|Year : 2016 | Volume
| Issue : 2 | Page : 117-122
Scrub typhus in Bhutan: a synthesis of data from 2009 to 2014
Tshokey Tshokey, Tashi Choden, Ragunath Sharma
Microbiology Unit, Department of Laboratory Medicine, Jigme Dorji Wangchuck National Referral Hospital, Thimphu, Bhutan
|Date of Web Publication||16-May-2017|
Microbiology Unit, Jigme Dorji Wangchuk National Referral Hospital, Thimphu
Scrub typhus is an acute, febrile illness, caused by the bacterium Orientia tsutsugamushi, that affects millions annually in the endemic Asia-Pacific region. In untreated cases, the case-fatality rates range from 6% to 35%. In Bhutan, there was a probable outbreak in Gedu in 2009, which resulted in heightened awareness of the disease. Nevertheless, information on scrub typhus in Bhutan is limited and scattered and the epidemiology has yet to be established. To report the current picture of scrub typhus in Bhutan, this review gathered data from scholarly databases, surveillance reports, the Annual health bulletin, research publications and laboratory test reports from hospitals. The weight of evidence indicates an increasing burden of scrub typhus since the Gedu incident, coupled with increased awareness and testing. Another outbreak in a rural primary school in 2014 resulted in two deaths. More hospitals now have testing facilities and laboratory-confirmed cases have been increasing since 2009, with seasonal trends. This review highlights the need for in-depth surveillance and reporting, increased awareness among health-care workers, and initiation of prevention and control programmes in the country.
Keywords: Bhutan, Gedu, Orientia tsutsugamushi, scrub typhus
|How to cite this article:|
Tshokey T, Choden T, Sharma R. Scrub typhus in Bhutan: a synthesis of data from 2009 to 2014. WHO South-East Asia J Public Health 2016;5:117-22
|How to cite this URL:|
Tshokey T, Choden T, Sharma R. Scrub typhus in Bhutan: a synthesis of data from 2009 to 2014. WHO South-East Asia J Public Health [serial online] 2016 [cited 2019 May 25];5:117-22. Available from: http://www.who-seajph.org/text.asp?2016/5/2/117/206248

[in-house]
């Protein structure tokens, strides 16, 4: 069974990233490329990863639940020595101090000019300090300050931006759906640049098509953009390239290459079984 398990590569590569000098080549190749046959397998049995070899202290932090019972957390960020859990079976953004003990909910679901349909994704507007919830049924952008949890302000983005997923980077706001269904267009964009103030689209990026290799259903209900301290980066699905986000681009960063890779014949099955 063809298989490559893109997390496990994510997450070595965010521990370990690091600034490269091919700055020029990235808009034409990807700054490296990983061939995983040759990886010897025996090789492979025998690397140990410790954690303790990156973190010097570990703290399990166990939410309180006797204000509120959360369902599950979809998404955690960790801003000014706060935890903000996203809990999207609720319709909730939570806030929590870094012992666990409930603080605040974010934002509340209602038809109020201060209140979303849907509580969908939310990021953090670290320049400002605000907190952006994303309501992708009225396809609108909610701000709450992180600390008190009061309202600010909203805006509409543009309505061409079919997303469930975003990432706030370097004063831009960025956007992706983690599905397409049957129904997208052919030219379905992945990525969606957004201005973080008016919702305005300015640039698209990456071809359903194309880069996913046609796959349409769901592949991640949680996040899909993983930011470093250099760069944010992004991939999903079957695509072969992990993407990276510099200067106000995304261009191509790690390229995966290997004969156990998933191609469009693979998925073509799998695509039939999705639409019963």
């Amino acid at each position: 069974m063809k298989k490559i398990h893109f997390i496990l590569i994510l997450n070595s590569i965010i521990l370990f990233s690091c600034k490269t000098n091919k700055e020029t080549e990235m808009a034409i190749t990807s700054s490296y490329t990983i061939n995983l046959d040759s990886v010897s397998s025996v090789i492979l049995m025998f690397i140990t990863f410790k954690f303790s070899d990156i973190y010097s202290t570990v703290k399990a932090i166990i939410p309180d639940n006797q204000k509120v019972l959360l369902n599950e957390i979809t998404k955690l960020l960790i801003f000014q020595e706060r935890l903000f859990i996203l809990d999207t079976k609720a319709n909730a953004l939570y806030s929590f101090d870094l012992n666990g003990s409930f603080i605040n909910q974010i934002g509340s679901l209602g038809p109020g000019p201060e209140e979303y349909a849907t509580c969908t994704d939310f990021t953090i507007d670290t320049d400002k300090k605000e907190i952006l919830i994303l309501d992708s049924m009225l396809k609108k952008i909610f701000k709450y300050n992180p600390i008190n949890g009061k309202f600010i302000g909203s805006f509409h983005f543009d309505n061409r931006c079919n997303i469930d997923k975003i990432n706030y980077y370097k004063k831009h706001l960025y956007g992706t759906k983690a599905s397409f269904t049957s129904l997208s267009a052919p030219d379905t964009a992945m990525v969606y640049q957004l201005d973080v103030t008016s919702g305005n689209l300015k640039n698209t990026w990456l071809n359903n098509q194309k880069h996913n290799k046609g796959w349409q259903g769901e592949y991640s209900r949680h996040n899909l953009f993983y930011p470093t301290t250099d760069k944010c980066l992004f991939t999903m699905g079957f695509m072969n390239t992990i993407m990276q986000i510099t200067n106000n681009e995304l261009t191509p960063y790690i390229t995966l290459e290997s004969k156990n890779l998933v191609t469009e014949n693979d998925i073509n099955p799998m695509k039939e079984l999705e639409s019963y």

| Background|| |
Scrub typhus is an acute febrile illness caused by the bacterium Orientia tsutsugamushi. The infection results from bites of chigger mites that are primarily associated with rodents of the genus Rattus. With an incubation period of 10–14 days, scrub typhus presents with acute onset of fever, headache, malaise, swollen lymph nodes and maculopapular rashes by the end of the first week of fever. Without treatment, the case-fatality rate remains at 6–35% but can be as high as 60% in some outbreaks. It has been described as a seriously neglected life-threatening tropical disease. It is also a travel-associated disease, and has great importance among military personnel. Scrub typhus is known to be endemic to the Asia-Pacific region, covering a triangular area known as the “tsutsugamushi triangle”, extending from Afghanistan and Pakistan in the west to China and Korea in the east and the islands of the south-western Pacific and northern Australia in the south. In this region, an estimated one million cases occur annually, especially among those engaged in logging, clearing of land and working in rice fields. The disease is focally distributed throughout the region, from the low coastal lands to a height of over 3200 m in the Himalayas. Scrub typhus is being increasingly reported from new areas within the endemic Asia-Pacific region and also beyond the described triangle, with recent descriptions in a patient from Dubai in the Middle East and in children in Kenya, Africa.
In the Indian city of Darjeeling, a study in 2005 showed that the incidence of scrub typhus increased from 2/100 000 population in July to 20/100 000 population in September and decreased to zero in December. One of the first studies on scrub typhus in Bangladesh, a prospective sero-epidemiologic survey across six major teaching hospitals in Bangladesh using an immunoglobulin M (IgM) enzyme-linked immunosorbent assay, found that 24% (287/1209) had evidence of recent exposure to Orientia tsutsugamushi. Seropositivity differed between regions but there was no clustering of cases and no difference between urban and rural residents. Cases of scrub typhus have been increasingly reported in mainland China, from 1248 in 2006 to 8886 in 2012. There have been several studies on outbreak or clusters of scrub typhus cases from different states of India.,,,,, In a survey of the eastern Himalayas (Indian districts bordering the Bhutan foothills) for endemicity of scrub typhus among small mammals, chiggers were the most prevalent ectoparasites, with clusters of single hosts harbouring up to 600 mite larvae. Of the 573 mammals sampled, 357 (62%) were infested with trombiculid larvae, and rodents and insectivores were both equally good hosts for larval mites, with 68% infestation in both cases. Despite increasing reports of significant burden, the true incidence of human infections in south central Asia still remains unknown.